Three Factors Affecting Mutation Rate
The mutation rate is the frequency with which a gene changes from the wild type to a mutant. It is commonly expressed as the number of mutations per biological unit, which may mean per cell division, per gamete, or per round of replication.
The mutation frequency, however, is defined as the incidence of a specific type of mutation within a group of individual organisms, which is expressed as a percentage of the total population being studied.
The mutation rate can be affected by three factors in particular.
Factor 1: Frequency of Primary Changes in DNA
The mutation rate depends on the frequency of primary changes in DNA. These primary changes may arise from spontaneous molecular changes in the DNA, or be induced by chemical or physical agents in the environment.
Factor 2: Probability of Repair
The second influential factor is the probability that, when a change in DNA takes place, it will be repaired. Most cells posses a number of mechanisms to repair changes in DNA, so most alterations are repaired before they are replicated.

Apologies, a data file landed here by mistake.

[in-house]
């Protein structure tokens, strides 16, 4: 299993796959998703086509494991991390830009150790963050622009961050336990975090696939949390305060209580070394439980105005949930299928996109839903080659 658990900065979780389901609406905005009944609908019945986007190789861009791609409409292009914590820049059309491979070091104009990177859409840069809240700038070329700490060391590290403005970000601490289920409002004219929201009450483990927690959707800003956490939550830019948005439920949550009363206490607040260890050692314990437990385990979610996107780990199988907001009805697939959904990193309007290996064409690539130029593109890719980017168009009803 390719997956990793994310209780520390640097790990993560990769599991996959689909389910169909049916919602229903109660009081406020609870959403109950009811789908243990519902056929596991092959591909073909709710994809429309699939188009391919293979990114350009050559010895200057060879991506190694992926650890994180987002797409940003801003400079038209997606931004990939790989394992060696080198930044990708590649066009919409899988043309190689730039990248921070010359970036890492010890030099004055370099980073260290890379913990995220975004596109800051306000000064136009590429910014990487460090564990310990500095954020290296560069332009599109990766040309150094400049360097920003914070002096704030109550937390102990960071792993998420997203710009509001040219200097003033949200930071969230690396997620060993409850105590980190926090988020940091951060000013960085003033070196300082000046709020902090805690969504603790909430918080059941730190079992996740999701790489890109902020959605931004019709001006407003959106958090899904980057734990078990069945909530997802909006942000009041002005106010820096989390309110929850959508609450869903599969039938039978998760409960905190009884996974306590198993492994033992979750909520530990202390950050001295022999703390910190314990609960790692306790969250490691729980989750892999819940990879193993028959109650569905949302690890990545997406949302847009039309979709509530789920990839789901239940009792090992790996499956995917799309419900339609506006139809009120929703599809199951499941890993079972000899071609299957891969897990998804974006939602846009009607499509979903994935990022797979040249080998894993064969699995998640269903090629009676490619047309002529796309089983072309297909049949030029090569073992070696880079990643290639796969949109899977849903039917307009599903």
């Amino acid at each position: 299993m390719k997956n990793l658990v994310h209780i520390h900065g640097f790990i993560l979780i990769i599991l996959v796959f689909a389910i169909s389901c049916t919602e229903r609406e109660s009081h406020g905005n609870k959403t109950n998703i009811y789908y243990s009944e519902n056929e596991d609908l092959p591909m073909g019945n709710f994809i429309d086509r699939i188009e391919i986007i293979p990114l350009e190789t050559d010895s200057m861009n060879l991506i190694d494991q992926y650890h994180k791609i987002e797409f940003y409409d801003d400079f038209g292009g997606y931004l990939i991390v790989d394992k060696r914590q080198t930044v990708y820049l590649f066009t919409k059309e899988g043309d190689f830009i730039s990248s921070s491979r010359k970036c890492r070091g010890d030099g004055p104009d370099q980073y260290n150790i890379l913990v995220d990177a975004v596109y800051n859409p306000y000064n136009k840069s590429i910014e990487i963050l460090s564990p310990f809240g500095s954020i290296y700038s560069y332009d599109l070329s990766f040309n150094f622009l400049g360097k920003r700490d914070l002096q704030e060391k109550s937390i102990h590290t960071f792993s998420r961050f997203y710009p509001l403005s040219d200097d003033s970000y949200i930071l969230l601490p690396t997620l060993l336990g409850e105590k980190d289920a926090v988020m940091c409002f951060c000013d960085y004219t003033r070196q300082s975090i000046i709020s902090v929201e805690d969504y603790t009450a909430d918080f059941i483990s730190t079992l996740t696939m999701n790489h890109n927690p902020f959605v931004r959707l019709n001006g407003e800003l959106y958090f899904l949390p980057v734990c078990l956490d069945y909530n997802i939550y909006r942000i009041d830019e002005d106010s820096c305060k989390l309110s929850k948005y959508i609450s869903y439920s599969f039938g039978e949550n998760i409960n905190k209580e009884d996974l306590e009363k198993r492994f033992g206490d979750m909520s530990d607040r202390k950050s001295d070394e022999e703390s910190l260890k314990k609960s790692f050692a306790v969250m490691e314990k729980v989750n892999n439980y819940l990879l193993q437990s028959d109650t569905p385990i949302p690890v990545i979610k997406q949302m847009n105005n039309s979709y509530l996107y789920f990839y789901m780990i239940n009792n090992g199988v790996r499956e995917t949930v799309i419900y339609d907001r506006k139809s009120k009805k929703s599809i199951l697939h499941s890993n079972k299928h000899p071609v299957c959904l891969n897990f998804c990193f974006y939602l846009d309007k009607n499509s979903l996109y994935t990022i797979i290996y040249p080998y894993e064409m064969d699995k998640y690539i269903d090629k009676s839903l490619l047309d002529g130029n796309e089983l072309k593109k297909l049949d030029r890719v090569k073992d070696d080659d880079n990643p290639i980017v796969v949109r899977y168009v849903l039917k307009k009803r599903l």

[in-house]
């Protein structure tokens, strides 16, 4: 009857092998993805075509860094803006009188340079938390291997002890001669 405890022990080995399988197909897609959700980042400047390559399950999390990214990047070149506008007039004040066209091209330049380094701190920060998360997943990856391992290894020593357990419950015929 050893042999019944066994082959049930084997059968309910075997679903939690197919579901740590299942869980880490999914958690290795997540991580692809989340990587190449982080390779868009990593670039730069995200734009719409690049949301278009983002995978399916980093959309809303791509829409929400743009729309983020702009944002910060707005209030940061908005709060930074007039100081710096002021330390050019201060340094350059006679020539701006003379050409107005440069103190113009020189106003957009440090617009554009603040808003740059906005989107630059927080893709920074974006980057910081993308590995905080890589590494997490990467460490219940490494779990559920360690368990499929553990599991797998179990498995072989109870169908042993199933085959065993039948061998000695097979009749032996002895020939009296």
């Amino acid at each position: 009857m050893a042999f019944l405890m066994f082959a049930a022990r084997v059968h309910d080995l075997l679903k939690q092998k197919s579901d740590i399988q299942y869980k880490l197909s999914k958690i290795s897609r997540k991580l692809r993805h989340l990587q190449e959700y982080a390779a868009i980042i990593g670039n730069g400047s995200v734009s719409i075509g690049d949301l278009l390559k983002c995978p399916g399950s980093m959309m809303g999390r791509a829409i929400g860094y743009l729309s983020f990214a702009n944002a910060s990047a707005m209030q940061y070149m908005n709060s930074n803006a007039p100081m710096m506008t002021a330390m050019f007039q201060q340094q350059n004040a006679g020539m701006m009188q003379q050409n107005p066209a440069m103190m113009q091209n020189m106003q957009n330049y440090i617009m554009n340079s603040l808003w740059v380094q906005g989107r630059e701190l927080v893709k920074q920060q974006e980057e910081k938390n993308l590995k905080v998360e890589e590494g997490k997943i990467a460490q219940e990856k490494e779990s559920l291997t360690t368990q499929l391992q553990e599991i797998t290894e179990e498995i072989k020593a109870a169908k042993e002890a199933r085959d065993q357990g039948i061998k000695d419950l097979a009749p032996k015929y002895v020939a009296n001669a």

If these repair systems are effective, mutation rates will be low. If they are faulty, mutation rates will be increased. There are even mutation that increase the overall mutation rate for other genes. Such mutations usually occur in genes that encode components of the repair mechanisms or repair enzymes.
Factor 3: Probability of Recognition
The third factor is one that influences the ability to calculate mutation rates. It is the probability that a mutation is recognized and recorded. When DNA is sequenced, all mutations are potentially detectable. In practice, however, sequencing is still quite expensive, so most mutations are detected by their phenotypic effects. Some mutations may appear more likely to take place simply because they are easier to detect.
Even though mutation rates vary among organisms and even among genes, there are some general conclusions to be drawn as you can see:
- Spontaneous mutation rates are low for all organisms studied (1 to 100 in 10 billion cells for bacteria and viruses, and 1 to 10 per million gametes for eukaryotes).
- Within each major class of organisms, mutation rates vary considerably. This perhaps a consequence of biological differences, differences in repair mechanisms or different exposure to mutagens.
- Within a single species, mutation rates can vary per gene. Some regions of DNA seem to be more susceptible to mutations than others. The reason for this is still not entirely understood.